I feel like I’ve become accustomed to stomaching hypocrisy. Contemporary politics is rife with it. It rarely shocks. Even when I am outraged by hypocrisy, my friends seem busy being outraged by a different hypocrisy, so we can’t get together and talk about it. I can’t remember exactly when this happened. I remember shocked at hypocrisy early in undergrad. I guess it is a gradual process.

By now many will have seen the footage of students from University of California, Davis being pepper sprayed by the campus policeman. It seems to be everywhere. It’s understandable, there is something brazen in the casual disdain with which he dowses the line of seated students. There was also the momentary raised arm to the crowd, like a gymnast about to commence their floor routine, it seemed a performative gesture to either his colleagues, the crowd or the perhaps inevitable global audience.


This student protest at the UC Davis campus was a protest in response to the hypocrisy I speak of and I can understand their resolute outrage. This protest was organised in response to a call for solidarity following the police violence on the UC Berkeley campus a week earlier. UC Berkeley Chancellor Robert J. Birgenau ordered police to break up a peaceful rally against increases in tuition fees. Unsurprisingly in the course of breaking up the protest police used batons against students resulting in injuries that included broken ribs.

UC Berkeley is a campus that has a long tradition of student activism dating back to the 1960s. A key moment was in 1969 when, akin to the contemporary occupy movement, students created a community park on campus to campaign for free speech on campus. Then California Governor Ronald Reagan ordered the National Guard onto the campus resulting in widespread injuries and the death of a student.

The actions ordered on both of the UC campuses fit very well within what is becoming a continued pattern of extremely disingenuous disavowals of the willingness to use violence against non-violent protesters in the name of health safety. The argument that violent policeman are ‘bad apples’ doesn’t hold water. Take the UC Davis footage. Yes, it was one officer that used pepper spray against the students but police forces are designed around a strict system of hierarchy and accountability. Senior officers are accountable for the actions of those they are in charge of and other officers have a duty to ensure fellow officers uphold the law. Recall the performative gesture; his intent was clear and no officer stepped forward to prevent students being pepper sprayed or assist injured students.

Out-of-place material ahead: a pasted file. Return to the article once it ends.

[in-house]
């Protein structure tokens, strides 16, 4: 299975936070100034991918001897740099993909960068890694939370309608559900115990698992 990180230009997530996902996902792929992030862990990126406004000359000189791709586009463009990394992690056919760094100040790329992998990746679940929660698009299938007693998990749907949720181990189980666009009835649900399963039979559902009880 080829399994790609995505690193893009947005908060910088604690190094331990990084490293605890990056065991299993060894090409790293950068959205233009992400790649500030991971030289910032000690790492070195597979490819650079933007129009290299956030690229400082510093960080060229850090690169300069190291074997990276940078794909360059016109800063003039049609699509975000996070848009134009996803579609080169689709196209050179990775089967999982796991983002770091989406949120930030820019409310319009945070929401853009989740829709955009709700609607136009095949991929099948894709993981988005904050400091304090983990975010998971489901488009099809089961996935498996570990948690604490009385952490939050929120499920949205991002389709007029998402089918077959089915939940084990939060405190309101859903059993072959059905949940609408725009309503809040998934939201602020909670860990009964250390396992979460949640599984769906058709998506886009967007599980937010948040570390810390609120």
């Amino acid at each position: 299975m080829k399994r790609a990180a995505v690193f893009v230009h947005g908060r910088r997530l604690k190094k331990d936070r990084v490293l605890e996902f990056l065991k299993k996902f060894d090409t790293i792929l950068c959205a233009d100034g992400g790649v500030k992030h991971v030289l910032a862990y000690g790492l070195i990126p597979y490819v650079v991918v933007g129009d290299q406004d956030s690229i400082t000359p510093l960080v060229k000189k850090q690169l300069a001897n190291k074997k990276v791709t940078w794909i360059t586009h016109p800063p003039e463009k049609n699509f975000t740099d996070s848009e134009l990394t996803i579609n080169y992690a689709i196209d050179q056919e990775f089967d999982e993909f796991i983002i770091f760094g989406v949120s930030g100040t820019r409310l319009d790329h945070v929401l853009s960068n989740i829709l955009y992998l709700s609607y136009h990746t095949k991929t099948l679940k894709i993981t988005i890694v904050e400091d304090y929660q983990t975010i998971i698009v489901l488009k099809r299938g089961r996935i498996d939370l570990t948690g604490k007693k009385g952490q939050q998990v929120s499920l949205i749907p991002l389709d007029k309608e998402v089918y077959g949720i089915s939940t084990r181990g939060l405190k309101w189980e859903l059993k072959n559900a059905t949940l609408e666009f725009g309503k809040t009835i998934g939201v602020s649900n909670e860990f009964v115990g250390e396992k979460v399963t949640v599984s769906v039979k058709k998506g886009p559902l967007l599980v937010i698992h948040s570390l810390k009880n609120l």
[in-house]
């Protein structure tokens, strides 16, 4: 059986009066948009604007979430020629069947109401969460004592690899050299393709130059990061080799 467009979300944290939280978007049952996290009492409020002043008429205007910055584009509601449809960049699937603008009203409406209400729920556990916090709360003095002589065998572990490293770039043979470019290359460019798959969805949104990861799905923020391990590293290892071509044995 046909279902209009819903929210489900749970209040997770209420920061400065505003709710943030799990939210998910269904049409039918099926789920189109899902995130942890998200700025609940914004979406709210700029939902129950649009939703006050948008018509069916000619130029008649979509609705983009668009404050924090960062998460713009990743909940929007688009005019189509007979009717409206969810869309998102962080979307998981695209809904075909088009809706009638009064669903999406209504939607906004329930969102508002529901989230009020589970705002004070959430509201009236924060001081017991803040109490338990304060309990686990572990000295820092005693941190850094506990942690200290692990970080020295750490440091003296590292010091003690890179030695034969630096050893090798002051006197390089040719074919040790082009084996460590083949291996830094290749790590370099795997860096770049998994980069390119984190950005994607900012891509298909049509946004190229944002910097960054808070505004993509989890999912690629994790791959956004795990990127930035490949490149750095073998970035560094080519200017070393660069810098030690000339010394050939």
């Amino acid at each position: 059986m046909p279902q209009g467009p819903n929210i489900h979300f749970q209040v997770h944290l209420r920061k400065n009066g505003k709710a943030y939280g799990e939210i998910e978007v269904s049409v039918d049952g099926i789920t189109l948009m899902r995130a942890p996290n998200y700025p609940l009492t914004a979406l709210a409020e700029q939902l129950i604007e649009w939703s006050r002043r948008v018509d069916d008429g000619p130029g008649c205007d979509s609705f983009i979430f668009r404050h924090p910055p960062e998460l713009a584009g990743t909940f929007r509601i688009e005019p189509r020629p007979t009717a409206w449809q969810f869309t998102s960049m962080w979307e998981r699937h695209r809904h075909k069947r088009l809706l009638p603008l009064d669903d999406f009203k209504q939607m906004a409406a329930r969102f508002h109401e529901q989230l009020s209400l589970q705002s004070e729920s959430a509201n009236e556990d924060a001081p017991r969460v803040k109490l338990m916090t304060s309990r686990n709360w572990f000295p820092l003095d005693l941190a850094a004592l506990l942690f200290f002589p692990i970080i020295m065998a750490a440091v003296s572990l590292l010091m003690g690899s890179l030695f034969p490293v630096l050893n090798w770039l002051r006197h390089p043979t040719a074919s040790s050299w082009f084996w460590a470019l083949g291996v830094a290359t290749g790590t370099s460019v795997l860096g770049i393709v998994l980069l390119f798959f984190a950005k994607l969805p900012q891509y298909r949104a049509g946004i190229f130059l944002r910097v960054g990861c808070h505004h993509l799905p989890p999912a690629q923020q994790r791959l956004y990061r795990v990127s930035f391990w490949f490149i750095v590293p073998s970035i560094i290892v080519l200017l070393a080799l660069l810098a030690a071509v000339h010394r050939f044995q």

The responsibility for these actions can’t be disavowed. A junior faculty member has put this in the strongest possible terms in an open letter to the UC Davis Chancellor, Linda Katehi, calling for her resignation.

Through all this though, the deepest hypocrisy lies in the fact that political UC Berkeley as an institution claims to pride itself on this tradition of campus activism. Its website even has a page dedicated to this tradition. Of all the things that should not become hollowed out into a cynical public relations exercise, it is the idealism of young students.